Wildfires and firefighters know no borders
The scenes from the California fires are familiar. Scorched landscapes and gutted homes, distraught homeowners and frazzled fire crews.
They could have been from the Angora fire this summer, or from any of the other fires that have scorched our state during this long drought.
We’re proud of the fire departments from throughout the region that have sent crews to Southern California in their time of need. Many firefighters have volunteered to be on those crews, even before an official request came from Gov. Arnold Schwarzenegger. They’ll be away from their homes and families for weeks. And with so many homes and lives at stake, they’ve worked with few breaks in dangerous conditions.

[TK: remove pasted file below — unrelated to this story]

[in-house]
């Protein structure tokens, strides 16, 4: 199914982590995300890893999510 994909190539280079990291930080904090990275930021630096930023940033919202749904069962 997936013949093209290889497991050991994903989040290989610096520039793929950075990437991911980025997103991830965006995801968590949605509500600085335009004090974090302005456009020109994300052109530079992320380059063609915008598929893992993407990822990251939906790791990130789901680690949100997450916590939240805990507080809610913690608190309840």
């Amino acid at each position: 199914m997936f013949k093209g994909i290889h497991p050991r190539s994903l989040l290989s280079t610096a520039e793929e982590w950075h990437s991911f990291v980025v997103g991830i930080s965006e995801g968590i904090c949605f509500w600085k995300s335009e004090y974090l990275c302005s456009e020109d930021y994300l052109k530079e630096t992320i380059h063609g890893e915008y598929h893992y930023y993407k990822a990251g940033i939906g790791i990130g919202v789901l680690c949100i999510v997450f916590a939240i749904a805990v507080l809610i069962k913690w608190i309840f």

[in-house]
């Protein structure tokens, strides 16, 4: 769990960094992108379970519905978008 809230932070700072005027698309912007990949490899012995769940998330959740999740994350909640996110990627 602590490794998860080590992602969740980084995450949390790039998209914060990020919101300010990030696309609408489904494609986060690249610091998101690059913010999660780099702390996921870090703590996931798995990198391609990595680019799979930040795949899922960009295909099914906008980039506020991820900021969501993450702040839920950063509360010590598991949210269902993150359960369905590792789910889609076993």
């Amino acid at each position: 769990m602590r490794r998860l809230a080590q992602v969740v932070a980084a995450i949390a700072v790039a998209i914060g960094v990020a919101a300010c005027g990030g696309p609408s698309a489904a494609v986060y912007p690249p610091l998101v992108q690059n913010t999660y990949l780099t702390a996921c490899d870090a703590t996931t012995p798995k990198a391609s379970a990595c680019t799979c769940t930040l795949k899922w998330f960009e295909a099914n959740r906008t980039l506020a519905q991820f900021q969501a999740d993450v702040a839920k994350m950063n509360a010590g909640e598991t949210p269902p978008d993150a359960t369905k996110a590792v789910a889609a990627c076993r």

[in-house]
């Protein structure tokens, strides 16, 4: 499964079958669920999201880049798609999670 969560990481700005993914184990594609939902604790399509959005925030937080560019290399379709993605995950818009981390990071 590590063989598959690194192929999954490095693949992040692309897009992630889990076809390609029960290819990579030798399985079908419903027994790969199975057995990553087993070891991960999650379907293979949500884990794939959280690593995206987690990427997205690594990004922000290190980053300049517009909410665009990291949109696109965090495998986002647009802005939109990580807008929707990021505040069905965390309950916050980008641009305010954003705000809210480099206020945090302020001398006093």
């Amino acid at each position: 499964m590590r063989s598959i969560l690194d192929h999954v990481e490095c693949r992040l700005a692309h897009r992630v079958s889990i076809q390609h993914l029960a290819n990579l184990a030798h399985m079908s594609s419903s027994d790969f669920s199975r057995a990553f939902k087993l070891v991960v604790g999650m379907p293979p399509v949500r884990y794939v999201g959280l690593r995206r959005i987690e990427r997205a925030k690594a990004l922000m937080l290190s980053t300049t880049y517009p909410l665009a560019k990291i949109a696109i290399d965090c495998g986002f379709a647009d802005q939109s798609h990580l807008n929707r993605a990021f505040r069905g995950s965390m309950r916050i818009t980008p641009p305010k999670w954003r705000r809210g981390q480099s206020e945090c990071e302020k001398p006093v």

Despite those conditions, more local firefighters stand ready to depart when called. It’s good to know that these are the type of people that protect us every day, and we wish them success and a safe return.
Helping out a neighbor is the right thing to do, of course, but it’s also the only way to operate in these drought conditions.
For the most part, the wildland fire season is over here, but we know it will return, and with it will come the constant threat of catastrophe. Fortunately, as was demonstrated this summer, we can be sure it will bring help from our neighbors whenever it’s needed, a favor we’re returning right now.